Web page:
Once again another great Annual Meeting planned for Saturday November 11th. We hope you?ll attend and bring a friend. If you do plan on attending, please RSVP with an e-mail to firstname.lastname@example.org!
The Program Schedule
9:30am Opening Reception
10:00am Into – Dr. Phil Arnold
10:15am Dr. Sandra Anagnostakis
11:15am Dr. Charles Maynard
1:00pm Leila Pinchot
1:30pm Dr.Chad Oliver
2:00pm Dr. Ann Camp
2:30pm Coffee Break
3:00pm Gayle Kida
3:30pm CT-TACF Business
4:00pm Chestnut ID Lab
Dr. Sandra Anagnostakis
Sandra was born in Coffeyville, Kansas and attended college at the University of California at Riverside, where she received a Bachelor?s degree in the spring of 1961. In graduate study at the University of Texas at Austin, she worked with C. J. Alexopoulos in mycology. After receiving a Master?s degree in Botany she joined the staff of CAES in the Department of Genetics (1966). She completed her Doctor of Agronomy degree at Justus-Liebig University in Giessen, West Germany in 1985, working with Professor J. Kranz.
Sandra has worked on the genetics of various fungi, including those that cause corn smut disease and Dutch elm disease. She has been working on chestnut blight disease (caused by Cryphonectria parasitica) since 1968. Current work includes studies of the ecology of the blight fungus and its control by hypovirulence, and studies of virulence in the fungus and resistance in the trees.
Topic: History of Chestnut Restoration in Connecticut
Dr. Chadwick Oliver
Pinchot Professor of Forestry and Environmental Studies, and Director, Yale Global Institue of Sustainable Forestry. Chad, is a renowned expert in the fields of forest stand dynamics and landscape management, and sustainable forestry. He is an internationally known silviculturalist, noted for his understanding of both the dynamics of forest processes and the interactions of human societies and forests.
Topic: Climate Change and Chestnut
Dr. Charles (Chuck) Maynard
Professor and Director of the American Chestnut research and Restoration Center, SUNY-ESF. Chuck Maynard received his BS in Forest Management, M.S in Forest Biology, and PhD in Forest Biology with an emphasis on Forest Genetics and Tree Improvement, all from Iowa State University. Chuck has been with the College of Environmental Science and Forestry since 1980. He has been working with Dr. William Powell since 1987 on the American Chestnut Research and Restoration Project. ?Bill designs the genes and I put them in.?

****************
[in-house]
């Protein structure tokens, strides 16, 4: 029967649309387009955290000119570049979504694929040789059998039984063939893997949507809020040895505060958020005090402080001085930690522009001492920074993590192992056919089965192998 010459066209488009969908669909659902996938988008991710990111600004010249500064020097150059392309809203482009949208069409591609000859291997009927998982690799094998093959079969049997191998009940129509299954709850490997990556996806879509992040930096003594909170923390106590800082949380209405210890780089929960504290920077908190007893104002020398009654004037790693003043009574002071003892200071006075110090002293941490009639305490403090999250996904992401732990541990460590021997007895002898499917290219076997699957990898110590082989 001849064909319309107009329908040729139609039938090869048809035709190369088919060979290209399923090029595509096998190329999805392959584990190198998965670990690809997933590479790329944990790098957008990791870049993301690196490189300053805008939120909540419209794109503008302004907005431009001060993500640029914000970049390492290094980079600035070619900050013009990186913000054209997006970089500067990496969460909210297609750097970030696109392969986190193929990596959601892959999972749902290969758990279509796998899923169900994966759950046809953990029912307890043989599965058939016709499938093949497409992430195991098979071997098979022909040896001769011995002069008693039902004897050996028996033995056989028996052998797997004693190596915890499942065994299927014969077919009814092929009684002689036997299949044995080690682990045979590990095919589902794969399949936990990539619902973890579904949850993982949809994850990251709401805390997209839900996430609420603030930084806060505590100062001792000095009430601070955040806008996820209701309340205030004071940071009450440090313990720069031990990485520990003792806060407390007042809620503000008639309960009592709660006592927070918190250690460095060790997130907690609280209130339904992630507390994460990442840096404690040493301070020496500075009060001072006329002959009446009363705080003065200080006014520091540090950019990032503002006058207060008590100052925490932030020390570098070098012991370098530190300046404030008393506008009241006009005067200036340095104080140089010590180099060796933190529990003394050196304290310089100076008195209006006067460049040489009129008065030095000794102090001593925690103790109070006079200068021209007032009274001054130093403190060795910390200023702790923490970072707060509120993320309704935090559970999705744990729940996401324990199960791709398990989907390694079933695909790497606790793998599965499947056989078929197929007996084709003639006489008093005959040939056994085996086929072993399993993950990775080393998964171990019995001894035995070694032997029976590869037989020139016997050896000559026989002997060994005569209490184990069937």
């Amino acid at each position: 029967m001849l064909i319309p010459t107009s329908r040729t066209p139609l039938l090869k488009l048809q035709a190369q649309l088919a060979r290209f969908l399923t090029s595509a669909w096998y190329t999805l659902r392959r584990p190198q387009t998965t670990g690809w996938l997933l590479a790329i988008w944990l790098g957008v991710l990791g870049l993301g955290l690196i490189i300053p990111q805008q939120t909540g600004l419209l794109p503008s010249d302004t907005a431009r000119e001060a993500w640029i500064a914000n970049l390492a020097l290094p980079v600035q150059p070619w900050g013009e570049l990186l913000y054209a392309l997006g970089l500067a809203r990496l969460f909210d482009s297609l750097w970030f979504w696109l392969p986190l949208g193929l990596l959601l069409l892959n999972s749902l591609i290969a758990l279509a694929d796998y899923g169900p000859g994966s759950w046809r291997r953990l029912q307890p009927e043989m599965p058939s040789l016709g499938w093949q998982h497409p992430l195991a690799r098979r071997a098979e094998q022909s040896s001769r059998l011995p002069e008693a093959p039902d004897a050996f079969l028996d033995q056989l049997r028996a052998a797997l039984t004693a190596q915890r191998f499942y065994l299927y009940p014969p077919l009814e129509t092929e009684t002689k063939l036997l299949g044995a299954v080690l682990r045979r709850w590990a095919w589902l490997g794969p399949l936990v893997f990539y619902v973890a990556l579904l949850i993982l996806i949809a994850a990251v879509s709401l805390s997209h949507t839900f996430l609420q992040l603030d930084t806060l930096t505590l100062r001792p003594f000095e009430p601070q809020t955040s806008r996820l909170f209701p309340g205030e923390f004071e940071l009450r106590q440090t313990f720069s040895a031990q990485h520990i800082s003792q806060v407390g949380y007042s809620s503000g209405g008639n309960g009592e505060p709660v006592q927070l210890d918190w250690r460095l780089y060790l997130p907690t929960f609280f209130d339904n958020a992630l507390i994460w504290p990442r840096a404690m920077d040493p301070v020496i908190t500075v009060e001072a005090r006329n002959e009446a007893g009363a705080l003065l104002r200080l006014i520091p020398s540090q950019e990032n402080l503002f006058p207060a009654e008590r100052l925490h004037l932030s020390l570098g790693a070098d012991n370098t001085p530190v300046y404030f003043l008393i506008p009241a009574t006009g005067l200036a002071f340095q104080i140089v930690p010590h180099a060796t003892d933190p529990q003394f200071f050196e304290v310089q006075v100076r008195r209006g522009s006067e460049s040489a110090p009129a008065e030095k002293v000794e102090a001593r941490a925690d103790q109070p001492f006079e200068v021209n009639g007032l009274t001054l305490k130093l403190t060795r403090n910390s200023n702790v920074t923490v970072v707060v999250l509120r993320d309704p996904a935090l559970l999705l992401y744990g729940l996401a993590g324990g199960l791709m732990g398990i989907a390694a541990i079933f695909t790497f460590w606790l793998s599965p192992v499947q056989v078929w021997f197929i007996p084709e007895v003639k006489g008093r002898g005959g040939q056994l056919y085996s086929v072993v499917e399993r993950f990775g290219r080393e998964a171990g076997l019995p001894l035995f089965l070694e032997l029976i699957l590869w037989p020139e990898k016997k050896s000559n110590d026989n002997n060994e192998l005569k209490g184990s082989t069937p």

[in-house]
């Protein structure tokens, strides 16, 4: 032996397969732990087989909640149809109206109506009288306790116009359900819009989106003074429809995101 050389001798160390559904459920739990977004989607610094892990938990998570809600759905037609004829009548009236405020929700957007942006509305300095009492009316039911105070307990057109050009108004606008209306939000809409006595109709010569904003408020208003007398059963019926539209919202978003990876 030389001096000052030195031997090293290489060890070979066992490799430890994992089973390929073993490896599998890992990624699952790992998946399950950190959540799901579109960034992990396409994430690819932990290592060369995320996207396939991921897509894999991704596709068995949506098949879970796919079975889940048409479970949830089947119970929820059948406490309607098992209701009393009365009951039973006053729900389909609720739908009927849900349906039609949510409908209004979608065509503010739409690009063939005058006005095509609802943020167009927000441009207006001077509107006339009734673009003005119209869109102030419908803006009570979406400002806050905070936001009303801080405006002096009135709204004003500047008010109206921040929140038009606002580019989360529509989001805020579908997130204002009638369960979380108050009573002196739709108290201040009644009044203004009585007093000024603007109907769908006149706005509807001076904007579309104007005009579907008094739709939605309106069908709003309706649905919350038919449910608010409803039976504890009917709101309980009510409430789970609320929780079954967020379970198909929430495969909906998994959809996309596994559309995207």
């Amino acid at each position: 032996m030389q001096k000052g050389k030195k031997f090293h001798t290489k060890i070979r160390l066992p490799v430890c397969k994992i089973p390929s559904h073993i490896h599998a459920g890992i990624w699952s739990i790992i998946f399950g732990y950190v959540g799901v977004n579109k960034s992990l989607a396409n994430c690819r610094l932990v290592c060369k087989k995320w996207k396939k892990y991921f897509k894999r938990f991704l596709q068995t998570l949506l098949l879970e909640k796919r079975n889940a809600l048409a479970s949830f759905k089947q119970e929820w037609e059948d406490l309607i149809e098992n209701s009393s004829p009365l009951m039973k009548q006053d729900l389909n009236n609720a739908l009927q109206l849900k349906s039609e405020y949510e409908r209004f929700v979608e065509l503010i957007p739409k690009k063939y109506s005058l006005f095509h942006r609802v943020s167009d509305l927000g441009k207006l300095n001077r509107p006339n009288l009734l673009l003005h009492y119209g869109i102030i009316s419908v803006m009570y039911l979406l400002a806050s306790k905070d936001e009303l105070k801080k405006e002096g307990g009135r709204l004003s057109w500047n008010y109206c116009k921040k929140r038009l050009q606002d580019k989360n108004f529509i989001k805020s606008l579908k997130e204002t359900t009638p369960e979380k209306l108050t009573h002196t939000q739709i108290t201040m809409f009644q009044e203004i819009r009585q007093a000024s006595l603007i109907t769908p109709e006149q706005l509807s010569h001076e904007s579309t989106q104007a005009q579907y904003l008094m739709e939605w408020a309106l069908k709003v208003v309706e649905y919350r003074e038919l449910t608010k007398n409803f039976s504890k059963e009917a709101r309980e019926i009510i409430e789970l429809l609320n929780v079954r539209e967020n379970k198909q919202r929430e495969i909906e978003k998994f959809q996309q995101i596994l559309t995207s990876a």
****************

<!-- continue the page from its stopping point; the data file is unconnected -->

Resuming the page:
Topic: Chuck will be talking about designing genes for sustainable blight resistance, transferring those genes into chestnut cells and regenerating whole plants, moving from the laboratory to greenhouse and field trials, status of the first two transgenic chestnut trees to be planted in the field, and how backcross breeding project and the genetic engineering project can compliment each other.
Dr. Ann Camp
Dr. Camp is interested in the dynamics of mixed species stands and the variables driving vegetation patterns at different hierarchical scales. Results of her research on sustainable patterns of late-successional and old forest habitats in fire-regulated landscapes have been widely incorporated in dry forest management and restoration efforts in the inland Northwest. Her research includes effects of biotic and abiotic disturbances on vegetation patterns at stand and landscape scales; interactions among disturbance agents and vegetation patterns, especially the roles of insects and pathogens in creating forest structures important to wildlife; and management alternatives for dense, marginally economic stands of small-diameter trees and consequences of different management practices on ancillary forest resources.
Topic: Reintroducing Chestnut to the Forest
The meeting is at Sage Hall, 205 Prospect Street, New Haven. From I-91 North or South Take exit #3/Trumbull Street onto Trumbull Street – go 0.9 mi. Turn Right on Prospect Street – go 0.2 mi Arrive at 205 Prospect Street, New Haven, on the Right.
There is on-street parking near Sage Hall, and the Yale Parking Lots are available for Parking on weekends without charge. The Yale Skating Rink (the Yale Whale) is located on Prospect Street, directly opposite Sage Hall, with significant parking.